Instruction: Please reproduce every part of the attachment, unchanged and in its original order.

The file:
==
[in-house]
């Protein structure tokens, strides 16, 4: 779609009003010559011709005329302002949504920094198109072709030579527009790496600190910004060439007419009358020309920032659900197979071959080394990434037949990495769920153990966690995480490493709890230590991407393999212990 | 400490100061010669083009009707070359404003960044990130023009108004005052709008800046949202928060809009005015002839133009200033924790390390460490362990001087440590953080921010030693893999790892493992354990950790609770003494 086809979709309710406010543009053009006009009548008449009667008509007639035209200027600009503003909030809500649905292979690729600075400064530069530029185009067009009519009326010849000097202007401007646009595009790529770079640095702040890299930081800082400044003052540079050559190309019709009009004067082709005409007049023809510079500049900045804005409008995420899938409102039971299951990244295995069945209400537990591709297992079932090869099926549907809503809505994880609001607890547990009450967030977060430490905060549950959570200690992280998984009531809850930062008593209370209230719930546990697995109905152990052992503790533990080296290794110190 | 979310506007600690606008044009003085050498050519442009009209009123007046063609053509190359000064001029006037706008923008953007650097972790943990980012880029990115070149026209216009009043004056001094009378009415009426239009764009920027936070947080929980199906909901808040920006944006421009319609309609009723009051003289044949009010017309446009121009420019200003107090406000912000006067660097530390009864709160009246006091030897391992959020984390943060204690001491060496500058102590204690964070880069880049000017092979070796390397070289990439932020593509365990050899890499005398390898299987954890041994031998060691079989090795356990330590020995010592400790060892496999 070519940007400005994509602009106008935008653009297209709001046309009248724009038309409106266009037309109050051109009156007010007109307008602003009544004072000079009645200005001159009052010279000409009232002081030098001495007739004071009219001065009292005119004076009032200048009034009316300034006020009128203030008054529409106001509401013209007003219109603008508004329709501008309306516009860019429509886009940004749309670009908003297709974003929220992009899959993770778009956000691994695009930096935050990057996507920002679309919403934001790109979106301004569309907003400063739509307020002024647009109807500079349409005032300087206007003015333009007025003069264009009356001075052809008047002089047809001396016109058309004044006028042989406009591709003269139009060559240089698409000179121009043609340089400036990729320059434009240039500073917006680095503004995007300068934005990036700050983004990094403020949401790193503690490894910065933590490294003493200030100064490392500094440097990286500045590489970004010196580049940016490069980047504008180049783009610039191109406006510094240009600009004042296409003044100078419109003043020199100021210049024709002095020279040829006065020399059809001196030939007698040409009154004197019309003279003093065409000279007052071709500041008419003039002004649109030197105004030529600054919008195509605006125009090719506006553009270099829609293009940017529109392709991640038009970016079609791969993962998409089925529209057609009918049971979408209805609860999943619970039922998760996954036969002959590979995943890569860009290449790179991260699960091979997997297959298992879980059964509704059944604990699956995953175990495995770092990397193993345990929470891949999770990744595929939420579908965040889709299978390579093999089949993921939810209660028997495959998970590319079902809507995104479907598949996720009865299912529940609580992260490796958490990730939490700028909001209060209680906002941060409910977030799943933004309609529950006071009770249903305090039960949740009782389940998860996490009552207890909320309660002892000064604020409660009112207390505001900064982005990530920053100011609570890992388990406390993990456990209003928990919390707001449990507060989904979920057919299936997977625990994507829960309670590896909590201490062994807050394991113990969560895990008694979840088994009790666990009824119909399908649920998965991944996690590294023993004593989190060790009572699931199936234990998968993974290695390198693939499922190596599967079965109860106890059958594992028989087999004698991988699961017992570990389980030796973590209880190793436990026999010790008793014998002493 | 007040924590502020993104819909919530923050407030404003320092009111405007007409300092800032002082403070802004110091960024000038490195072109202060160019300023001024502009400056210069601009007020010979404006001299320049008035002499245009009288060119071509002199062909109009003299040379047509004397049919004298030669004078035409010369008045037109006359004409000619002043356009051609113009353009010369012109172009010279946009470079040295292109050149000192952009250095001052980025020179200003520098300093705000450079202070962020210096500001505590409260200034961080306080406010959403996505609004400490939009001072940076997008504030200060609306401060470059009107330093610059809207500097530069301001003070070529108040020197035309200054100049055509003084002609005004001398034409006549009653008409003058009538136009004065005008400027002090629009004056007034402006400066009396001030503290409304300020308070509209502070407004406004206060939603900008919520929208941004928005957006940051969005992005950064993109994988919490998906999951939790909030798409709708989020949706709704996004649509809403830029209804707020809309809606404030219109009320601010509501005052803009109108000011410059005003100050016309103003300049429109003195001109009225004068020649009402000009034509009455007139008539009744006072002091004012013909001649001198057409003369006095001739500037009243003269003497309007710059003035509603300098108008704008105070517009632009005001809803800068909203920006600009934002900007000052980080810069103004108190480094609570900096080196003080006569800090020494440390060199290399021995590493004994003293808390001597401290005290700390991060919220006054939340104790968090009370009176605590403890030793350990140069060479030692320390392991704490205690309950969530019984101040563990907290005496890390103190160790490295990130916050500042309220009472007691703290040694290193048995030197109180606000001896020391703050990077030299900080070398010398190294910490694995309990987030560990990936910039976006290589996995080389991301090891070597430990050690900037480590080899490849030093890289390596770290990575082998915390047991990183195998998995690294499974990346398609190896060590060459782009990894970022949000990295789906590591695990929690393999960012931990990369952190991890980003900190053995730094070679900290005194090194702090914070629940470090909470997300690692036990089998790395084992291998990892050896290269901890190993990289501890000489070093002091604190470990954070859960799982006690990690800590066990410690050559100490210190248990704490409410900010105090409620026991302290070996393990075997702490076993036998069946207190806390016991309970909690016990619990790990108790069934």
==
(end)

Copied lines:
[in-house]
């Protein structure tokens, strides 16, 4: 779609009003010559011709005329302002949504920094198109072709030579527009790496600190910004060439007419009358020309920032659900197979071959080394990434037949990495769920153990966690995480490493709890230590991407393999212990 | 400490100061010669083009009707070359404003960044990130023009108004005052709008800046949202928060809009005015002839133009200033924790390390460490362990001087440590953080921010030693893999790892493992354990950790609770003494 086809979709309710406010543009053009006009009548008449009667008509007639035209200027600009503003909030809500649905292979690729600075400064530069530029185009067009009519009326010849000097202007401007646009595009790529770079640095702040890299930081800082400044003052540079050559190309019709009009004067082709005409007049023809510079500049900045804005409008995420899938409102039971299951990244295995069945209400537990591709297992079932090869099926549907809503809505994880609001607890547990009450967030977060430490905060549950959570200690992280998984009531809850930062008593209370209230719930546990697995109905152990052992503790533990080296290794110190 | 979310506007600690606008044009003085050498050519442009009209009123007046063609053509190359000064001029006037706008923008953007650097972790943990980012880029990115070149026209216009009043004056001094009378009415009426239009764009920027936070947080929980199906909901808040920006944006421009319609309609009723009051003289044949009010017309446009121009420019200003107090406000912000006067660097530390009864709160009246006091030897391992959020984390943060204690001491060496500058102590204690964070880069880049000017092979070796390397070289990439932020593509365990050899890499005398390898299987954890041994031998060691079989090795356990330590020995010592400790060892496999 070519940007400005994509602009106008935008653009297209709001046309009248724009038309409106266009037309109050051109009156007010007109307008602003009544004072000079009645200005001159009052010279000409009232002081030098001495007739004071009219001065009292005119004076009032200048009034009316300034006020009128203030008054529409106001509401013209007003219109603008508004329709501008309306516009860019429509886009940004749309670009908003297709974003929220992009899959993770778009956000691994695009930096935050990057996507920002679309919403934001790109979106301004569309907003400063739509307020002024647009109807500079349409005032300087206007003015333009007025003069264009009356001075052809008047002089047809001396016109058309004044006028042989406009591709003269139009060559240089698409000179121009043609340089400036990729320059434009240039500073917006680095503004995007300068934005990036700050983004990094403020949401790193503690490894910065933590490294003493200030100064490392500094440097990286500045590489970004010196580049940016490069980047504008180049783009610039191109406006510094240009600009004042296409003044100078419109003043020199100021210049024709002095020279040829006065020399059809001196030939007698040409009154004197019309003279003093065409000279007052071709500041008419003039002004649109030197105004030529600054919008195509605006125009090719506006553009270099829609293009940017529109392709991640038009970016079609791969993962998409089925529209057609009918049971979408209805609860999943619970039922998760996954036969002959590979995943890569860009290449790179991260699960091979997997297959298992879980059964509704059944604990699956995953175990495995770092990397193993345990929470891949999770990744595929939420579908965040889709299978390579093999089949993921939810209660028997495959998970590319079902809507995104479907598949996720009865299912529940609580992260490796958490990730939490700028909001209060209680906002941060409910977030799943933004309609529950006071009770249903305090039960949740009782389940998860996490009552207890909320309660002892000064604020409660009112207390505001900064982005990530920053100011609570890992388990406390993990456990209003928990919390707001449990507060989904979920057919299936997977625990994507829960309670590896909590201490062994807050394991113990969560895990008694979840088994009790666990009824119909399908649920998965991944996690590294023993004593989190060790009572699931199936234990998968993974290695390198693939499922190596599967079965109860106890059958594992028989087999004698991988699961017992570990389980030796973590209880190793436990026999010790008793014998002493 | 007040924590502020993104819909919530923050407030404003320092009111405007007409300092800032002082403070802004110091960024000038490195072109202060160019300023001024502009400056210069601009007020010979404006001299320049008035002499245009009288060119071509002199062909109009003299040379047509004397049919004298030669004078035409010369008045037109006359004409000619002043356009051609113009353009010369012109172009010279946009470079040295292109050149000192952009250095001052980025020179200003520098300093705000450079202070962020210096500001505590409260200034961080306080406010959403996505609004400490939009001072940076997008504030200060609306401060470059009107330093610059809207500097530069301001003070070529108040020197035309200054100049055509003084002609005004001398034409006549009653008409003058009538136009004065005008400027002090629009004056007034402006400066009396001030503290409304300020308070509209502070407004406004206060939603900008919520929208941004928005957006940051969005992005950064993109994988919490998906999951939790909030798409709708989020949706709704996004649509809403830029209804707020809309809606404030219109009320601010509501005052803009109108000011410059005003100050016309103003300049429109003195001109009225004068020649009402000009034509009455007139008539009744006072002091004012013909001649001198057409003369006095001739500037009243003269003497309007710059003035509603300098108008704008105070517009632009005001809803800068909203920006600009934002900007000052980080810069103004108190480094609570900096080196003080006569800090020494440390060199290399021995590493004994003293808390001597401290005290700390991060919220006054939340104790968090009370009176605590403890030793350990140069060479030692320390392991704490205690309950969530019984101040563990907290005496890390103190160790490295990130916050500042309220009472007691703290040694290193048995030197109180606000001896020391703050990077030299900080070398010398190294910490694995309990987030560990990936910039976006290589996995080389991301090891070597430990050690900037480590080899490849030093890289390596770290990575082998915390047991990183195998998995690294499974990346398609190896060590060459782009990894970022949000990295789906590591695990929690393999960012931990990369952190991890980003900190053995730094070679900290005194090194702090914070629940470090909470997300690692036990089998790395084992291998990892050896290269901890190993990289501890000489070093002091604190470990954070859960799982006690990690800590066990410690050559100490210190248990704490409410900010105090409620026991302290070996393990075997702490076993036998069946207190806390016991309970909690016990619990790990108790069934």